A recent report by IDG showcases that while 90% of digital transformation efforts have accelerated over the last 18 months, 89% of IT leaders said these efforts are constrained by existing infrastructure (poor user experience), operations (a leader’s constant input), and culture (people don’t like change).
Let’s talk about digital transformation in the context of IDG’s report:
Pandemic and digital transformation
It shouldn’t come as a surprise that the pandemic has driven a massive acceleration toward digital technology that can, and is, being used to reduce vulnerable employee load and increase remote employee capabilities. With 90% of respondents showcasing this acceleration, I wonder more how the 10% who didn’t accelerate will survive in the post-pandemic world. Companies optimizing machine learning (ML)/artificial intelligence (AI) and the Internet of Things (IoT) were only 48%, suggesting most respondents aren’t acting quickly enough. And in a few short years, as often happens when you are having an industrial revolution, they will likely fail or become uncompetitive. Digital transformation, when done right, can be a massive force multiplier.
However, on the negative side, the barriers to adoption are significant, suggesting many attempting to do digital transformation poorly may be in worse shape than companies that aren’t trying to do it at all. One troubling statistic is that only 20% of respondents are implementing platform teams in cooperating with DevSecOps/Agile teams. This suggests that 80% of existing efforts will either fail outright or fail to meet expectations.
As with all major transformations, this report also showcases a significant problem with the skills/knowledge gap and poor data analysis: 44% of respondents highlighted this skills gap as a significant problem; and 39% reported a lack of infrastructure optimization and inadequate data analysis. Together, this suggests that around half of the digital transformation projects have been poorly planned and not strategically executed. Adverse impacts will likely range from timeline and budget failures to an inability to meet program objectives, resulting in the perceived failure of the effort.
Looking across the stats, it appears that speed (90% accelerating) took precedence over quality, with around half of the companies reporting significant failures in skills and cross-company coordination. As with a race where you accelerate before you know where you are going, executing a digital acceleration effort without a solid plan that includes education and collaboration will typically cause the company to go in the wrong direction more quickly.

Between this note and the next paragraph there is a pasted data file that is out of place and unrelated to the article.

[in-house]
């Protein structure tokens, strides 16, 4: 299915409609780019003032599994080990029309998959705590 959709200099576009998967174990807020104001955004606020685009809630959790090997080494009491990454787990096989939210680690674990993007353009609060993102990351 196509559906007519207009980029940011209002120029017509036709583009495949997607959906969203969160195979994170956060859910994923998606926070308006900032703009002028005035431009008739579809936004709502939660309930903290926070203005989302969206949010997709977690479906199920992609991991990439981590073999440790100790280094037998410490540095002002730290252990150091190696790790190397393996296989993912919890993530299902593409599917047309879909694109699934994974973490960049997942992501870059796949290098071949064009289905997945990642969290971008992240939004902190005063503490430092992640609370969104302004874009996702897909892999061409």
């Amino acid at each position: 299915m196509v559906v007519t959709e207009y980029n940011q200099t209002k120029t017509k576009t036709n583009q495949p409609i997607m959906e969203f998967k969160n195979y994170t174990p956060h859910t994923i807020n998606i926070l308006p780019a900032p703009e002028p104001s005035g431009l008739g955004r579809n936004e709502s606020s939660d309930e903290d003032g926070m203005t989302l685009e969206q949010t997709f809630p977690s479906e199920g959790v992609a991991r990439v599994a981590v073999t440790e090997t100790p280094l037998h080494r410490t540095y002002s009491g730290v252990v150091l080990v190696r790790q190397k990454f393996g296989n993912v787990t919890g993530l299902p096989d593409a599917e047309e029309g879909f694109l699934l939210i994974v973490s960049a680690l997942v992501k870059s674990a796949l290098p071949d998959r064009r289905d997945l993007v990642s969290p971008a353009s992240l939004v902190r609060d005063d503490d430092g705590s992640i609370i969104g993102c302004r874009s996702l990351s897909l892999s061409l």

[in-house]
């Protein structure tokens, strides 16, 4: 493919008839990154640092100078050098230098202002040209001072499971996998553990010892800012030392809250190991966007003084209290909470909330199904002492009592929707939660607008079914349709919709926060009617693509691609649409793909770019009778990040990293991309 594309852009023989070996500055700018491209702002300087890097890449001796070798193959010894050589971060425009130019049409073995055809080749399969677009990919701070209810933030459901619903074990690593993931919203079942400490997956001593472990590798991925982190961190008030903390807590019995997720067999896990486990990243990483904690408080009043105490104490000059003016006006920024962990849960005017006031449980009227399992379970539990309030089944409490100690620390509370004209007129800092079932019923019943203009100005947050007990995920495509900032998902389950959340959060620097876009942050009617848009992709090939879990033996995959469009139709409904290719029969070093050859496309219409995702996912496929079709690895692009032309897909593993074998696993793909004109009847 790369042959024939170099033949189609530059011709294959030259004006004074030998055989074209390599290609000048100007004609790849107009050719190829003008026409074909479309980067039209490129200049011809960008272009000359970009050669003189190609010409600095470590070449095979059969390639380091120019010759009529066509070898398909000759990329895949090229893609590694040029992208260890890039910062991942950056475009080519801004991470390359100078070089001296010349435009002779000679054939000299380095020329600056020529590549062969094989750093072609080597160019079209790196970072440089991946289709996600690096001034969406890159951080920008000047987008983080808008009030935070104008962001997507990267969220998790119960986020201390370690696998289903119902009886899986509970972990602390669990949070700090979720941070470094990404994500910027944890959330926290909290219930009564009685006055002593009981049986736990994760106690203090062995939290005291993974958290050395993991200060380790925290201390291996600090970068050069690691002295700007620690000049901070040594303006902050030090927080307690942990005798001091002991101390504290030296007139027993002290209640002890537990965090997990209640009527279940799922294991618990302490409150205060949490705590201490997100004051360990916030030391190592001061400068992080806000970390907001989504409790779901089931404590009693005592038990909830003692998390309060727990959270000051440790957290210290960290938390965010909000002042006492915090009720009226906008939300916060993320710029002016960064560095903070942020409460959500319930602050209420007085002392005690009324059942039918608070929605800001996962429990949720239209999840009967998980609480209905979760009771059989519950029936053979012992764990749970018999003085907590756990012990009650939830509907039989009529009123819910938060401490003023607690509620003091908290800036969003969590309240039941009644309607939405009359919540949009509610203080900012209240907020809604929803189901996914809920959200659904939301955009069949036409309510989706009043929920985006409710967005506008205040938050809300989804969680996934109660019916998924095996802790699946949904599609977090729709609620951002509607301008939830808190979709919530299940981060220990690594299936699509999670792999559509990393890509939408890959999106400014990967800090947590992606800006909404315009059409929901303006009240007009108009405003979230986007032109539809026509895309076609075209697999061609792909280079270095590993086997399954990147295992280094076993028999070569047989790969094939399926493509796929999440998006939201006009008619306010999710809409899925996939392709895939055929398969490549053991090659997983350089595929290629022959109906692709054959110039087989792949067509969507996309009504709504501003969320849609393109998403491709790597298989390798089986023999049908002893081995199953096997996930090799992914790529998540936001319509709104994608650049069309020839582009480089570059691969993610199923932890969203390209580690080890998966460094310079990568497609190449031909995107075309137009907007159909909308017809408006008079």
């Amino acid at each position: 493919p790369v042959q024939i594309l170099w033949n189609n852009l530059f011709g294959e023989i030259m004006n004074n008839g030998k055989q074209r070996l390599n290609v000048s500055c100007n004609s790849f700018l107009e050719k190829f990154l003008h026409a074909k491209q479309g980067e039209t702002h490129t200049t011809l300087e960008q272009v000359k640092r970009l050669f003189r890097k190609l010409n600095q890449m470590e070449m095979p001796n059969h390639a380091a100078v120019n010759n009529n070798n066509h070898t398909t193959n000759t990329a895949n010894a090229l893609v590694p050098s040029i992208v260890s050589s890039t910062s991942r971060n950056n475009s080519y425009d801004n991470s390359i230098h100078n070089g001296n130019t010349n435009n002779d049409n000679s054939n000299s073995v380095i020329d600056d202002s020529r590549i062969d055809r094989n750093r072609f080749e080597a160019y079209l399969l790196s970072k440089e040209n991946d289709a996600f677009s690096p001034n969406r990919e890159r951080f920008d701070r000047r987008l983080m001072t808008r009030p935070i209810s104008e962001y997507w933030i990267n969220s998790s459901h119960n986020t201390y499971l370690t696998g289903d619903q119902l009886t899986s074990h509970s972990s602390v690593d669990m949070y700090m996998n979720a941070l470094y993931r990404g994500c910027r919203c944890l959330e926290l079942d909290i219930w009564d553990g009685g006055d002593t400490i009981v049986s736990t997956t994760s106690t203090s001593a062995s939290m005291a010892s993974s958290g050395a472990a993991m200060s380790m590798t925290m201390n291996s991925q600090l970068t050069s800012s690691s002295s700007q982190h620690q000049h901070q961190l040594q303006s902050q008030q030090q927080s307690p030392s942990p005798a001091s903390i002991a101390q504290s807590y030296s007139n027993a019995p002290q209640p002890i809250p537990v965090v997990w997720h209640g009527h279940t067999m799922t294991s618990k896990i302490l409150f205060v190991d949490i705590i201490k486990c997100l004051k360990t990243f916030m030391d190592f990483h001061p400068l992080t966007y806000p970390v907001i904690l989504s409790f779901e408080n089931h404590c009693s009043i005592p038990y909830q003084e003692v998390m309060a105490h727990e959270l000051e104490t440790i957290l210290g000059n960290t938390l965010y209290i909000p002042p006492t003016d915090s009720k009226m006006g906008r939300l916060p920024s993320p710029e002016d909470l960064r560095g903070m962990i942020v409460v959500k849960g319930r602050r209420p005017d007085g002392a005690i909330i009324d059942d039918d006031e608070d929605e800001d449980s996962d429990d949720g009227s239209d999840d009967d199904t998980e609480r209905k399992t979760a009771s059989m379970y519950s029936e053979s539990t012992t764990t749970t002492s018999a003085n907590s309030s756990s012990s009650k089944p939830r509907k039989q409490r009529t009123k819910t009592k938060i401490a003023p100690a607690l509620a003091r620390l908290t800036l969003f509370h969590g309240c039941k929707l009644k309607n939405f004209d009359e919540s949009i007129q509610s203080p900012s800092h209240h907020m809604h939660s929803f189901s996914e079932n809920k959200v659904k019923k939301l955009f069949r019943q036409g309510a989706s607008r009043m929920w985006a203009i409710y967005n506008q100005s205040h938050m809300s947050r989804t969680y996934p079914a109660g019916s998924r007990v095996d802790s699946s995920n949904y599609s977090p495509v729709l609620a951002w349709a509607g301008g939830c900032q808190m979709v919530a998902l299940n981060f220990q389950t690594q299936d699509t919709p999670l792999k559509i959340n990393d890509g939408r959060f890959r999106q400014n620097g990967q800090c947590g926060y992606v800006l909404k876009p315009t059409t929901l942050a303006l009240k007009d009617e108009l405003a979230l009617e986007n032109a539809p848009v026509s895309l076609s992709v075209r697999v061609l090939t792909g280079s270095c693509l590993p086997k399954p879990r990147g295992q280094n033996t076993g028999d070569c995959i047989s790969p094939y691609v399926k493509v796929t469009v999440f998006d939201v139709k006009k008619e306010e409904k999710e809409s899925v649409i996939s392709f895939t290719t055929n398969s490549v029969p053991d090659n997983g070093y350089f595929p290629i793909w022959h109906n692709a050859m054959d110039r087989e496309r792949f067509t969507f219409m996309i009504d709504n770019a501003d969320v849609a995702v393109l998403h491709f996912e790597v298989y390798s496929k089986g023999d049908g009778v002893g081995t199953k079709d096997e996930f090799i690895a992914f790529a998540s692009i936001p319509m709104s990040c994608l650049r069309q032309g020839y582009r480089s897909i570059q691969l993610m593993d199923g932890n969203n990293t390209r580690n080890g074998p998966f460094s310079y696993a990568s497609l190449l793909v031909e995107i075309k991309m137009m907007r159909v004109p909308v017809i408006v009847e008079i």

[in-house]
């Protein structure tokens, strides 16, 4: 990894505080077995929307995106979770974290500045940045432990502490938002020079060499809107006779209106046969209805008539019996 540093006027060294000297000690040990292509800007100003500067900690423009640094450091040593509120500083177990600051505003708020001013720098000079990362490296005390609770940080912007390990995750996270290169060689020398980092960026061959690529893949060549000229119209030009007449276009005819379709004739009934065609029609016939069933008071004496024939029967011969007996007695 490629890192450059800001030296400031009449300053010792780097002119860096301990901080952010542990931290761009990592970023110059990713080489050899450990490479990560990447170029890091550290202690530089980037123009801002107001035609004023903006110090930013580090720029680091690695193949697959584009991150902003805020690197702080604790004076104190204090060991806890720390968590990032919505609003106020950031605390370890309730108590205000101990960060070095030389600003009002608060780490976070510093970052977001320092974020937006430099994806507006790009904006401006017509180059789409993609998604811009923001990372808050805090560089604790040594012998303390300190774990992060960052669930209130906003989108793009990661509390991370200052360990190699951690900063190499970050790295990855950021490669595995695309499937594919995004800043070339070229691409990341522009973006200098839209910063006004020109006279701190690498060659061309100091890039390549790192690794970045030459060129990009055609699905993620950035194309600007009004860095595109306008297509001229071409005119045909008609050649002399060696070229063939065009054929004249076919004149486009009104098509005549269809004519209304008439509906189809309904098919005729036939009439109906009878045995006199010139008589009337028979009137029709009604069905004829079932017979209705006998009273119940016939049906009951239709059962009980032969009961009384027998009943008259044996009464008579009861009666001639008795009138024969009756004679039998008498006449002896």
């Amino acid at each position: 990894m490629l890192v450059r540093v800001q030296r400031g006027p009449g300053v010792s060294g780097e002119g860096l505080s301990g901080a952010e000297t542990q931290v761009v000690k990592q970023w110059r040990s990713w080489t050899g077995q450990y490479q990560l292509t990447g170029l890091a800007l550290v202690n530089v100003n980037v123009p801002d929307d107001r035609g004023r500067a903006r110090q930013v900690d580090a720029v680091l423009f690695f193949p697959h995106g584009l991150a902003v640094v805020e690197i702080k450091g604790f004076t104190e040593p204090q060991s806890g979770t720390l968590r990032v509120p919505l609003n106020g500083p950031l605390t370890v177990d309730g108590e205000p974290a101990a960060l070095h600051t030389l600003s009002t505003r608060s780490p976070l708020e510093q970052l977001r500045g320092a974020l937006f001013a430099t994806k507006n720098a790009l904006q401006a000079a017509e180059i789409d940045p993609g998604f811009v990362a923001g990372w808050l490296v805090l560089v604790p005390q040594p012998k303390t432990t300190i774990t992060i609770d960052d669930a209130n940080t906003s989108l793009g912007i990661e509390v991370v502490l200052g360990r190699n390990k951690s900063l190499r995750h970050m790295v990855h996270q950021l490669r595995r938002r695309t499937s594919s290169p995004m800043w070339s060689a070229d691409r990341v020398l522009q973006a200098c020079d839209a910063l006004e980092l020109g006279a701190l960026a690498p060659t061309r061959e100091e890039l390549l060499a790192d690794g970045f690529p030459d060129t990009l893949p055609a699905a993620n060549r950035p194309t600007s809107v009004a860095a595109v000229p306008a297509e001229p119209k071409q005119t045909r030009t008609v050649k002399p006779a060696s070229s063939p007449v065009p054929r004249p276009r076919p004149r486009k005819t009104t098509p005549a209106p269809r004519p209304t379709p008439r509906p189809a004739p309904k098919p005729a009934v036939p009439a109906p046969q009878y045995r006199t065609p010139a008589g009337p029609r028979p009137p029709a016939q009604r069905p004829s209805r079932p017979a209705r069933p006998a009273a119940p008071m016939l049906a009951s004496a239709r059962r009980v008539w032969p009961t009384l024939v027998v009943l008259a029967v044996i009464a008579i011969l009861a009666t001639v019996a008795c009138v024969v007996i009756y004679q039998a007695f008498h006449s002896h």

Given that around half the companies appear to be going in the wrong direction at an accelerated pace, there may be substantial blow back for failed digital acceleration efforts across the industry shortly.
Wrapping up: Trouble in paradise
This report, unlike others I’ve seen in the past, doesn’t suggest that digital acceleration efforts are pointless. They do clearly have value. But that value can’t be achieved if speed is prioritized over quality, which seems to be the problem with around half of the companies sampled. We need to make sure any major company transformation is properly founded with adequate training. Of course, an effort to both match the solution with the company and existing support network and assure the employees are well trained for the effort and motivated to collaborate to remove conflicts and assure dependencies should be part of the program, as well.
The IDG report also showcases that there are a significant number of companies not only moving quickly, but also moving in the right direction with the right foundation. We need to use these companies as examples because the ones that are speeding up before they are ready are far more likely to end badly and shouldn’t be used as examples of good project management.
In the end, digital transformation will be critical to the success of most companies, but only if they lay a proper foundation and execute quickly after the best direction has been properly identified.